In the early 2000’s the term “fast fashion” became a common term as low-cost fashion became easily accessible to the average consumer. Fast fashion is defined as cheap, trendy clothing that is taken off the runway and put into mass production at record turnaround to meet consumer demand around the world. The clothing is cheaply made and purpose-built to last only a few wears before being discarded for the next trendy item. As a result, fast fashion is having a dangerous effect not only on the environment, but also on the workers creating the latest trends in your closet.
The growing appetite for fast fashion has led to a crisis of labor exploitation in the fashion industry. Today, the production of clothing is the second most likely product to have been made in modern slavery. According to the Clean Clothes Campaign, 93% of brands don’t pay their workers a living wage, forcing laborers to work 14-16 hours a day seven days a week just to have enough to eat and a place to live. Unsafe working conditions have resulted in the loss of thousands of factory workers’ lives, alongside repeated and sustained exposure to hazardous chemicals and excessive noise without proper protection and sometimes none at all. While there are limited statistics on the amount of people in forced labor in the fashion industry, from what is available we can infer that out of the 48.5 million suspected slaves, 58% are in cotton and garment producing countries. There are 19 countries that have been found to use forced labor in their garment or jewelry supply chains to date, and in reality that number is likely much higher.
It is important to hold corporations that engage in these practices accountable and to step-up oversight and legislation to end this practice. But as consumers, we have a role to play by educating ourselves on where our clothing is coming from and looking behind the fashion at the supply chains that bring it to us, and ensuring we are not tacitly supporting modern slavery with our wallets. Most importantly, we need to question the obsession in Western culture with blind consumerism and challenge ourselves not to feed the fast fashion supply chain.
We can start by understanding the five steps of the clothing supply chain: garment design, textile production and sourcing, manufacturing, distribution, and purchasing. Most labor violations occur in the second and third stage of the supply chain, textile production and manufacturing. In textile production, there has been growing concern and increasing media coverage on cotton production. In January 2021, the US government banned imports of cotton from the Xinjiang region of China after evidence surfaced of internment camps supplying labor for cotton production, primarily made up of ethnic minority Uyghurs. In India, there is evidence in the spinning mills that workers are victims of forced labor. Their personal identification documents are being withheld, they are in an isolated region away from friends and family, and many recruiters hold the workers in debt bondage. One worker stated: “We cannot take leave, if we leave our wages will be delayed. We have to keep working for the sake of our families and most of us have debts and loans to pay off. We bear all these for the sake of family, for our children’s education.”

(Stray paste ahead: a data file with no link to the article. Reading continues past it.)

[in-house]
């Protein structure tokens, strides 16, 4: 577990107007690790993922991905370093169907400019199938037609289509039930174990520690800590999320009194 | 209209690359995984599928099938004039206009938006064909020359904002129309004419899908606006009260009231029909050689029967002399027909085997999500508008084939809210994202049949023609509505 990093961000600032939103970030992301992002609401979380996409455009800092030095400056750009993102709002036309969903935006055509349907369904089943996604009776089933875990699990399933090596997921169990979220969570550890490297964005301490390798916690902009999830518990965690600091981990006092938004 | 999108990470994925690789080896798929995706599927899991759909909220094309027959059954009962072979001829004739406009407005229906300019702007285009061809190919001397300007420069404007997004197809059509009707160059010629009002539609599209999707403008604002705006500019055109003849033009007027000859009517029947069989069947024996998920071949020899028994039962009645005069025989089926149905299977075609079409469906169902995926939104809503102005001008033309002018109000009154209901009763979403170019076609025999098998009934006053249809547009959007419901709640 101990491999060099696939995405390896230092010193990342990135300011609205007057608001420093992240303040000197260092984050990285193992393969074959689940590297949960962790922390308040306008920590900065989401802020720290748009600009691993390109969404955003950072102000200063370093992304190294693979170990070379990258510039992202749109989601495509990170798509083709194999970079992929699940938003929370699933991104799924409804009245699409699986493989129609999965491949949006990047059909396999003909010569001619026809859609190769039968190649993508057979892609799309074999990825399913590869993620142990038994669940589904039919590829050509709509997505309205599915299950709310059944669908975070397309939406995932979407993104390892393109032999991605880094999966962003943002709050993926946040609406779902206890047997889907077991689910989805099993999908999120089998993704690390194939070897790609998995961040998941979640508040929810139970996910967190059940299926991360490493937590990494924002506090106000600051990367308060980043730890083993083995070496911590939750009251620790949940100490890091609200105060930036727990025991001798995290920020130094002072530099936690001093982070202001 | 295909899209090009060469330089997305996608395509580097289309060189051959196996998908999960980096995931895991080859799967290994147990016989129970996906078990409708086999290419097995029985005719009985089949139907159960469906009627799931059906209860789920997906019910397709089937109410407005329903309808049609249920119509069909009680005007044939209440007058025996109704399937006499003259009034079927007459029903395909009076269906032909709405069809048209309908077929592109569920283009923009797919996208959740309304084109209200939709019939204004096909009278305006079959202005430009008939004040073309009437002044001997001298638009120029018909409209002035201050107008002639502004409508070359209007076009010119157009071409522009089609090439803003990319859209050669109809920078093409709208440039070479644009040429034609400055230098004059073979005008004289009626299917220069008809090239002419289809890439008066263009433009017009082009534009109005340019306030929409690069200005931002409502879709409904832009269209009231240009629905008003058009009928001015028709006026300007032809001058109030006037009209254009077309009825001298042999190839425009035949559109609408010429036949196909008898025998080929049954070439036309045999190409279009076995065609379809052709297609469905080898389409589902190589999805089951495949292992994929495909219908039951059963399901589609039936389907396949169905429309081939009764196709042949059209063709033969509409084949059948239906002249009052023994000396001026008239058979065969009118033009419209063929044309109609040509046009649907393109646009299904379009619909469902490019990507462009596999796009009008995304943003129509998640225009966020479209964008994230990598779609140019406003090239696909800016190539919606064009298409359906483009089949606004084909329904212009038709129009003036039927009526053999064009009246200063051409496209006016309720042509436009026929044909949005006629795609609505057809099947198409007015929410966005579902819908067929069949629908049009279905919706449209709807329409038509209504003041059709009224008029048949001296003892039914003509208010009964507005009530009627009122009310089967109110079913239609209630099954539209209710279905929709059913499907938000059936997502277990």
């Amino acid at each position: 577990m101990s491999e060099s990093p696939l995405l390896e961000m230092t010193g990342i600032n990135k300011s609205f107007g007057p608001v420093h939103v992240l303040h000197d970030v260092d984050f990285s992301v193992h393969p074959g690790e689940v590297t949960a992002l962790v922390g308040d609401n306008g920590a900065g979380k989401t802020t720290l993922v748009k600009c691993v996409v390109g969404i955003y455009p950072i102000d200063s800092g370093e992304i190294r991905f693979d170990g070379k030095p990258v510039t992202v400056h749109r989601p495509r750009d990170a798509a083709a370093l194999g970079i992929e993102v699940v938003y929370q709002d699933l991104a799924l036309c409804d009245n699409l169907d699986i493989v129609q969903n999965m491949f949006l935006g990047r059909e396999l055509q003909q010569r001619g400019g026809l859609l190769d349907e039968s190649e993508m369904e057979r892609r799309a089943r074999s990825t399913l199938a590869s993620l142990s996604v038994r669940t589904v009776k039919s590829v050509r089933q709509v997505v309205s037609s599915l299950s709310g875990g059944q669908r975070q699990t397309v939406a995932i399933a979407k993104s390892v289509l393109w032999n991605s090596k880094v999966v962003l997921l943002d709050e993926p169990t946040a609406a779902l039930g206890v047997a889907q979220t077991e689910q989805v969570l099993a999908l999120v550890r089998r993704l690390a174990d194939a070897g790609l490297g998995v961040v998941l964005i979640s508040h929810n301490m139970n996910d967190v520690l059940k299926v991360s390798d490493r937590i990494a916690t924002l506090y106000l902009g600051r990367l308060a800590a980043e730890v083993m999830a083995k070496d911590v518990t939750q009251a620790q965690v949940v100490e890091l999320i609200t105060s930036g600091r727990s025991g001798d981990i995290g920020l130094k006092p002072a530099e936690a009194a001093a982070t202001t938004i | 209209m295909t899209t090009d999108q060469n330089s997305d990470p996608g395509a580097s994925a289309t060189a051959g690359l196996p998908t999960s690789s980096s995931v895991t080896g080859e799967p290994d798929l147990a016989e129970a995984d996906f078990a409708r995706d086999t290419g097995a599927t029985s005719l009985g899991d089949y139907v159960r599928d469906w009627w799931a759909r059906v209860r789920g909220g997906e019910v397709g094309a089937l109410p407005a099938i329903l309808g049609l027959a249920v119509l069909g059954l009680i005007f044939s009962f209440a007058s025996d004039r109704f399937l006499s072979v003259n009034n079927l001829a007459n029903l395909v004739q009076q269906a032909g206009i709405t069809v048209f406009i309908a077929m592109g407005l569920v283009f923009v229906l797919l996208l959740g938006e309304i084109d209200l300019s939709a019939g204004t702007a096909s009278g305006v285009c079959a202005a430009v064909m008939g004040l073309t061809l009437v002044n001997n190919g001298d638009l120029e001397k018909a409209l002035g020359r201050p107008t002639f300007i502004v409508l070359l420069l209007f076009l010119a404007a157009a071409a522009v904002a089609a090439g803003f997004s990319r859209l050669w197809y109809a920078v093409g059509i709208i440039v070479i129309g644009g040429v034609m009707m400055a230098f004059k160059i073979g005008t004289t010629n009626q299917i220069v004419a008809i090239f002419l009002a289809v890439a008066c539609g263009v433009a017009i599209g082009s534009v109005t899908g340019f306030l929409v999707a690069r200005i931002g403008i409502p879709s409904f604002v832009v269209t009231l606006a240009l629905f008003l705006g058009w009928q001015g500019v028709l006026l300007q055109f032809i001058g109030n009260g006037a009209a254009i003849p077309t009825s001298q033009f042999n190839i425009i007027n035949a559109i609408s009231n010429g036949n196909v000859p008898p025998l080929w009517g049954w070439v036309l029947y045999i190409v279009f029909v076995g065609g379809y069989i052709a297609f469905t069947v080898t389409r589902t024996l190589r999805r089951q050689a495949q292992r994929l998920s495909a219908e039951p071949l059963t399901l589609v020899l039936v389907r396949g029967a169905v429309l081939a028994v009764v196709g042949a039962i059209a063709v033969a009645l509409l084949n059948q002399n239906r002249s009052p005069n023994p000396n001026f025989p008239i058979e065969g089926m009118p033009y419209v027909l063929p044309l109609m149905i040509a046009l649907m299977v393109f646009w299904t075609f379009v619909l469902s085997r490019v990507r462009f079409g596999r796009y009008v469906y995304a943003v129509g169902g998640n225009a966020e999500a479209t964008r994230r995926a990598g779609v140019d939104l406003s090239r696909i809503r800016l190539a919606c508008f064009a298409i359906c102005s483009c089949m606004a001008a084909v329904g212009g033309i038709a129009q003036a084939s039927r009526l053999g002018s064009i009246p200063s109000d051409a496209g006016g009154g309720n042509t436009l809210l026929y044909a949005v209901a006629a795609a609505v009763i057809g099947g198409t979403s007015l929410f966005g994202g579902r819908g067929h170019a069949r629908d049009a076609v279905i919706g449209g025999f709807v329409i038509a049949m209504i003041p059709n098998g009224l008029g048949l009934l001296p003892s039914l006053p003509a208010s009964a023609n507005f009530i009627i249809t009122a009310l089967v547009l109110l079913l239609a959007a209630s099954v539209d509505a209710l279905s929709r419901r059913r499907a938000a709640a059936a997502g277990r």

In the manufacturing stage, the production of garments has shifted predominately to Asian countries in an attempt to find cheap labor. In a study of Vietnamese garment workers, workers consistently stated they were being coerced to work through threats and intimidation. Different indicators of forced labor were prevalent: restriction of movement, intimidation and threats, abusive working and living conditions, and excessive overtime. With 97% of all clothes sold in the US being imported from offshore manufacturing centers, the businesses we purchase clothing from has had a significant impact on the poor wages and labor conditions of these factories.
As a consumer, it is important to notice where your clothing is coming from. In a search for sustainable clothing, you can check to see if the textiles that went into creating your clothing are fair trade certified, especially when buying cotton clothing. You can also check the label and see where your clothing is made – it is likely an indication that your clothing was produced on the back of labor violations if the labels state ‘made in China, Bangladesh, or Indonesia.’ Another way to ensure that your clothing is sustainably made is to look to see if the company has posted their supply chain. There have been movements in both the government and apparel industries to encourage corporations to take the Transparency Pledge and publish their supply chain as well as initiatives to help businesses track supply chains from start to finish.
If you are finding it difficult to afford brands that are sustainable, it is important to remember that there are other ways you can stop the fast fashion trend by shopping second hand and upcycling your clothing. Thrifting clothes is a great way to not contribute to fast fashion while still finding new styles and maintaining a budget. There are even online thrift shops like ThredUp and Swap that allow you to browse through second hand clothes just like shopping at a regular online retailer.
The most impactful change starts with corporations adopting policies that incorporate rigorous supply chain monitoring, coupled with a strong commitment to stop outsourcing cheap labor. But if we as consumers incorporate supply chain education into our fashion shopping habits, and choose slavery free fashion, we can show big brands and retailers that modern slavery doesn’t pay.
Author: Chelsea Caplinger, Research Fellow -Human Trafficking Search